Zverev was unshattered and responded to Nadal’s raid at the net by leaping into the stands to hit a lob. Nadal missed the smash and conceded a break point. He ended up losing service a second tima

Zverev served for the set at 5-3 up but was grounded by three double faults and lost his lead.

Nadal was getting more and more aggressive, also because Zverev was striking with less power. In the tenth game when Nadal soared to 0-30 hitting a crosscourt forehand winner on the run, sprinting down the whole baseline, it could have been the final blow. Zverev responded again by firing a backhand down the line. And followed it up to hold.

Nadal served to reach a second tiebreak. He climbed to 40-15. He came to the net but was passed by a crosscourt forehand. The score was 40-30. The clock read 3 hours and 3 minutes. 

Then it happened.  


Carlos Alcaraz In Doubt For Madrid Open Title Defence



Carlos Alcaraz admits that he is not certain if he will be ready in time to play at next week’s Madrid Masters.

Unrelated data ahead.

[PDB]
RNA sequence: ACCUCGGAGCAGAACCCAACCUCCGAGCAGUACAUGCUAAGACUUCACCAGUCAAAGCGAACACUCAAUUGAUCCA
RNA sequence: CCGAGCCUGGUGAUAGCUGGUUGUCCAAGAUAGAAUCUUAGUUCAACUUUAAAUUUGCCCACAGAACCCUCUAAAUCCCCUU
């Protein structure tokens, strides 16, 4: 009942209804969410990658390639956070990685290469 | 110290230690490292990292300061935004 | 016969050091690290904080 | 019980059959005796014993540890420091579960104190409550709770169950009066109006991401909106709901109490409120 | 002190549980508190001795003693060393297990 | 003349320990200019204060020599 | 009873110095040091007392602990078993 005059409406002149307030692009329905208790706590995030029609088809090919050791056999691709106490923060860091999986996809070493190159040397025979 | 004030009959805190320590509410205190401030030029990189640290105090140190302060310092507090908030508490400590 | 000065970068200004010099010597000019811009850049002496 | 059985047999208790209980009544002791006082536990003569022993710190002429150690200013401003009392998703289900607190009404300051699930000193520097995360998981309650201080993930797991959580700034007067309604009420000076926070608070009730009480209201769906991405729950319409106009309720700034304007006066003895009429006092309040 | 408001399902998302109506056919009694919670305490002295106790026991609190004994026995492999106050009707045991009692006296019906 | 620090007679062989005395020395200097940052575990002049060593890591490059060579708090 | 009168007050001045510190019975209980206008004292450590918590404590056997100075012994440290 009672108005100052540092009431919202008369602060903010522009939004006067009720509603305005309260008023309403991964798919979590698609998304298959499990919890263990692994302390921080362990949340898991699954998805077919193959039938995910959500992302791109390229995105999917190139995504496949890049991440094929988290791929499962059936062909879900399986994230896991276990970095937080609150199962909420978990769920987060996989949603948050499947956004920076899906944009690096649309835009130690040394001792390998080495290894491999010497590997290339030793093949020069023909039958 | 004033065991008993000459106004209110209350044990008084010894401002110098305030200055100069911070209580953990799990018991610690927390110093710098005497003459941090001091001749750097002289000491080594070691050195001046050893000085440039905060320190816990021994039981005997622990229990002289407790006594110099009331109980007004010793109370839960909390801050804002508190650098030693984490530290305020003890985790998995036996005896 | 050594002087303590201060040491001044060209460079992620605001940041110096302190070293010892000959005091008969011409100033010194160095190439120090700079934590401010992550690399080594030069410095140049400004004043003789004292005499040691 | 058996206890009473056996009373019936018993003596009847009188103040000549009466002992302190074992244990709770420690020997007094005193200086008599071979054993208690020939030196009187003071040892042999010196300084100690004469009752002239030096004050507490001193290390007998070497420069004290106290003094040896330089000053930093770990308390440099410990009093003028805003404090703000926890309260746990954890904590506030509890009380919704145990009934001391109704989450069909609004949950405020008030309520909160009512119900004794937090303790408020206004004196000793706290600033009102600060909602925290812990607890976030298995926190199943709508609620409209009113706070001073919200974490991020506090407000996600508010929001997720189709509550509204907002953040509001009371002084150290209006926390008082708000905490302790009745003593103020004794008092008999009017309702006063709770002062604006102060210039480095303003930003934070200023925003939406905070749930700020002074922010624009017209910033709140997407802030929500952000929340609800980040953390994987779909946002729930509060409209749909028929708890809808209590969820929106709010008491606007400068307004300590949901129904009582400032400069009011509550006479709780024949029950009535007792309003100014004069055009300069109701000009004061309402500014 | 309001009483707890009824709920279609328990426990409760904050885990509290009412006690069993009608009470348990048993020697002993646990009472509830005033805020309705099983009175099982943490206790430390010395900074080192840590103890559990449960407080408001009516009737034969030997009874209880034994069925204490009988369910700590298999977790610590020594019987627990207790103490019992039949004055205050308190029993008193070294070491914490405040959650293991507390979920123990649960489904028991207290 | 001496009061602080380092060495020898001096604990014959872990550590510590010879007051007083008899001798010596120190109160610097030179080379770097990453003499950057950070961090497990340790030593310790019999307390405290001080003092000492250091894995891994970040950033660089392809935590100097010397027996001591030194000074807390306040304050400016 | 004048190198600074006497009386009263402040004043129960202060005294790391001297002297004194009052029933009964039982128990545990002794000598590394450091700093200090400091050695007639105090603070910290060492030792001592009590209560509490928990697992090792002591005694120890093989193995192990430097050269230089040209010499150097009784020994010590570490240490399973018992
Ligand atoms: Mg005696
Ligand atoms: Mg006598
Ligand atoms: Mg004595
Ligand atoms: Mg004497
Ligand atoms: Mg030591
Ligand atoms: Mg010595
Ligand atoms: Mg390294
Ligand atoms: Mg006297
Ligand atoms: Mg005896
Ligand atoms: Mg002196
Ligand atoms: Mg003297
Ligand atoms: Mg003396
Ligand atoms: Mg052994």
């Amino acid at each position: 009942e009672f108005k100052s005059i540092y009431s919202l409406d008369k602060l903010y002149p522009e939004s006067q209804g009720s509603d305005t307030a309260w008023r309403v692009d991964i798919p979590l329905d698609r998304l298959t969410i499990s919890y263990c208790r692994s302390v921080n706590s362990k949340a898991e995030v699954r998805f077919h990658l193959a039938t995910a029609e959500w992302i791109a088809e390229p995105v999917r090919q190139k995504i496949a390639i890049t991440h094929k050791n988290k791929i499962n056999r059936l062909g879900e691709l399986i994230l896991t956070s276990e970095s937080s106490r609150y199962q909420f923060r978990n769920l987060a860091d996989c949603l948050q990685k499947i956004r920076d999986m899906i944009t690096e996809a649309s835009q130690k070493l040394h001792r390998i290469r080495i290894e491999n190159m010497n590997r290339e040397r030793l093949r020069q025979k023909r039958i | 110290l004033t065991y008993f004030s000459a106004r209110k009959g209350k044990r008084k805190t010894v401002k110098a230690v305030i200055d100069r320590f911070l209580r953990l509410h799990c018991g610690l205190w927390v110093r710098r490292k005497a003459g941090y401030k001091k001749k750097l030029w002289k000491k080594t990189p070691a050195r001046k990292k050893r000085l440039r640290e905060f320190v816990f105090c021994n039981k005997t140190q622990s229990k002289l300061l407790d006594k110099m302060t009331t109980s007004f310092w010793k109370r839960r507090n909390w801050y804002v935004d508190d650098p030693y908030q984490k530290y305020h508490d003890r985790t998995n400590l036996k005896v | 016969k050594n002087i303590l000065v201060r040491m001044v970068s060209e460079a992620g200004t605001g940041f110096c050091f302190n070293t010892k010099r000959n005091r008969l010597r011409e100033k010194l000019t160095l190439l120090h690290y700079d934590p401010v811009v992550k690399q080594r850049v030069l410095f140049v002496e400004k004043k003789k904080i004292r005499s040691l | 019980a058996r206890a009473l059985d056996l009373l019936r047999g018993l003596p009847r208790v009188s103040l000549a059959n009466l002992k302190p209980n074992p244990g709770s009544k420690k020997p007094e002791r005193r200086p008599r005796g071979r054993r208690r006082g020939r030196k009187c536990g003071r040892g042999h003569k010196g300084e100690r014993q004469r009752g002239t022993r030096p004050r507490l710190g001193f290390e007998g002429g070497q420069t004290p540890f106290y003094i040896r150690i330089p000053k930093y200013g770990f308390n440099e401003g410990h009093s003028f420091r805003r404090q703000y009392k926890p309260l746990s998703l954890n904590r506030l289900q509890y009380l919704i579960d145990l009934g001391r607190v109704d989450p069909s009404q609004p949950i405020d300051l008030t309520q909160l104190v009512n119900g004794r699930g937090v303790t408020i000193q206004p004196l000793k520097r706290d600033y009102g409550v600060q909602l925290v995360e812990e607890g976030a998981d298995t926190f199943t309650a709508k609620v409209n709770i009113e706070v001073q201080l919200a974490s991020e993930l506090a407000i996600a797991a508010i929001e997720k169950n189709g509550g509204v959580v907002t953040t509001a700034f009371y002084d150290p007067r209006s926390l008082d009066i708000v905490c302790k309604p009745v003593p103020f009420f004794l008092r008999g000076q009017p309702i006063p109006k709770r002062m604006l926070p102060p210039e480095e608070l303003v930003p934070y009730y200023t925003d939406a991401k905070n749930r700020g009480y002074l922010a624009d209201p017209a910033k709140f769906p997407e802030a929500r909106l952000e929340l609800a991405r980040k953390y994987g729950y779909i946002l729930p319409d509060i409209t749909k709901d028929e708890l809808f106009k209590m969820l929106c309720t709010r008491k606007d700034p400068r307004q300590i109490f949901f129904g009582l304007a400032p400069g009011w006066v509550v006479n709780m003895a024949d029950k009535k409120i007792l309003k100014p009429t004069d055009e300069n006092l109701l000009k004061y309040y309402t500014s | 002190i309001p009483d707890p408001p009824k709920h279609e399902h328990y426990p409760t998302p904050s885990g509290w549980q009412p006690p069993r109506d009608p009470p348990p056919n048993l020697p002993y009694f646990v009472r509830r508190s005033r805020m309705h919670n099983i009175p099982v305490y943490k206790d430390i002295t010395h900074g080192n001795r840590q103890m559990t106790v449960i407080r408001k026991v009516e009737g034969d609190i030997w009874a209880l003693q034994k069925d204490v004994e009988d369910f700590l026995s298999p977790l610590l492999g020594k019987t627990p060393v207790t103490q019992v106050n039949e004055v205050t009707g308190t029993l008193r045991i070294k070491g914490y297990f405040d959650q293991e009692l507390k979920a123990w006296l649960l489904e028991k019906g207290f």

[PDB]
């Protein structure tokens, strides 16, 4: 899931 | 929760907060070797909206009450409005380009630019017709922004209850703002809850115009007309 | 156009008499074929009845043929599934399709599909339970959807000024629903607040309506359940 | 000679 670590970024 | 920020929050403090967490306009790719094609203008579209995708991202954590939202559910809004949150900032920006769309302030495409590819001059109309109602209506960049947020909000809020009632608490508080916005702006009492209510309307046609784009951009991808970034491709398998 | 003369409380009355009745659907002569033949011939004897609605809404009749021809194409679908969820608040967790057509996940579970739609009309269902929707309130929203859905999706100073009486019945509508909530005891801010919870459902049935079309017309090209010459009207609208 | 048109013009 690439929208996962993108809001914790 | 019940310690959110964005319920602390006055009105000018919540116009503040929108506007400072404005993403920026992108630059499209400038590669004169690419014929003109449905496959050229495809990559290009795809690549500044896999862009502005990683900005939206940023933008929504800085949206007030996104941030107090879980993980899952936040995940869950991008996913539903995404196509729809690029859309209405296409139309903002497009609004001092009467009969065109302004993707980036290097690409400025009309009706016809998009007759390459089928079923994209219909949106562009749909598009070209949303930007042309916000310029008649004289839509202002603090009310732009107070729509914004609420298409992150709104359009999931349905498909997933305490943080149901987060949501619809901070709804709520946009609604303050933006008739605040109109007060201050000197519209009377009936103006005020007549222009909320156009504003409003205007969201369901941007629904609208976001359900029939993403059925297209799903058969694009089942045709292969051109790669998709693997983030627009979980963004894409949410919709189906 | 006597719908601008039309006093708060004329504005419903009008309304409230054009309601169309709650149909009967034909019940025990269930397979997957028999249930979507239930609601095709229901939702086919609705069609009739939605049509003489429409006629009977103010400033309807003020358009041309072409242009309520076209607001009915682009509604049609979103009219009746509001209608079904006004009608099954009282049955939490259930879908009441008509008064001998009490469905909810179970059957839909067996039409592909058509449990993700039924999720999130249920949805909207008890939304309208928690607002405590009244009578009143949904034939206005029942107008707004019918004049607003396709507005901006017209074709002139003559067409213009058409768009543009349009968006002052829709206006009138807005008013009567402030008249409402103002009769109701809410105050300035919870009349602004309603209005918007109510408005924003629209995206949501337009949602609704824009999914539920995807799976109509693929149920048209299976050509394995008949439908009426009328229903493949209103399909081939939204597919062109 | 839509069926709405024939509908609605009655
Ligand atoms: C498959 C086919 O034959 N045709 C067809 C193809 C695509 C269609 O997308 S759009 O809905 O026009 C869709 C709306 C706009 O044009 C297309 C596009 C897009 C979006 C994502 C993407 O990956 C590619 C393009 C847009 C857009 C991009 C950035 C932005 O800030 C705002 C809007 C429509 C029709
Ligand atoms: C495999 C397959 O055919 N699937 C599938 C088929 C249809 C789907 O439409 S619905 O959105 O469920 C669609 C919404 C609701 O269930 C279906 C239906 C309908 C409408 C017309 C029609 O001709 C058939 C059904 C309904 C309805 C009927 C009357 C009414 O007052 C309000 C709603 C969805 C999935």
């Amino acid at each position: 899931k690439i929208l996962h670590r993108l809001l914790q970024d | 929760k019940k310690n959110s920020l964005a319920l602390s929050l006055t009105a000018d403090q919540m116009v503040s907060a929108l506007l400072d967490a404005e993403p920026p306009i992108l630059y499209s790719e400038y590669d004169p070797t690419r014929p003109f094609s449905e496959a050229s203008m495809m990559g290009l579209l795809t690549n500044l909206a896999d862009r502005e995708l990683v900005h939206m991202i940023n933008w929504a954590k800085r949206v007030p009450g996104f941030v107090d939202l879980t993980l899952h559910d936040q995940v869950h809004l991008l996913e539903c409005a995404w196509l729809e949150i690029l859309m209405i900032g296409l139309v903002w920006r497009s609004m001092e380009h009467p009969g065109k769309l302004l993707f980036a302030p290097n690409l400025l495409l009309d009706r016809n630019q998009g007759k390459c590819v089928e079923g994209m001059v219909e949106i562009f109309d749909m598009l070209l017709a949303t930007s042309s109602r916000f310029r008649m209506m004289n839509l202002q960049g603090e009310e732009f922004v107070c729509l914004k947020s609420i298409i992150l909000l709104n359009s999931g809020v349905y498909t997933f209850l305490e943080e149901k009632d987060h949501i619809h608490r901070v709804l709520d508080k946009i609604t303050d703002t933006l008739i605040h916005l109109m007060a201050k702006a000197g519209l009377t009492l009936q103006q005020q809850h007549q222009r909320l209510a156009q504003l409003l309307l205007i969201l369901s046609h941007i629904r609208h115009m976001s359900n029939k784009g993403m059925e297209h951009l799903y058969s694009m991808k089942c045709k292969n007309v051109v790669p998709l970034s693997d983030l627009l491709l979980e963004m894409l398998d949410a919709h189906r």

The 20-year-old is yet to play a clay tournament in Europe due to a forearm injury which ruled him out of both Monte Carlo and Barcelona. He hurt his right arm whilst training shortly before the Monte Carlo event began. 

It is the latest in a series of injury issues that has affected Alcaraz throughout his young career. Since the start of 2023, he has also been derailed by issues with his abdominal, hamstring, post-traumatic arthritis in his left hand and muscular discomfort in his spine. 

“My feeling isn’t right, but it is what it is. Now I’m fully focused on recovery and I have a little more time,” Alcaraz told reporters in Barcelona on Monday.
“My goal is to try and go to the Madrid Open, but at the moment nothing is certain. I was given specific recovery times and I’ve respected them, but I haven’t felt good. I don’t want to get ahead of myself.
“I can’t say I’ll be 100% in Madrid, but that’s my intention. We’ll train and do everything we can so that the feelings improve so I can play a match … It’s also a very special tournament for me.”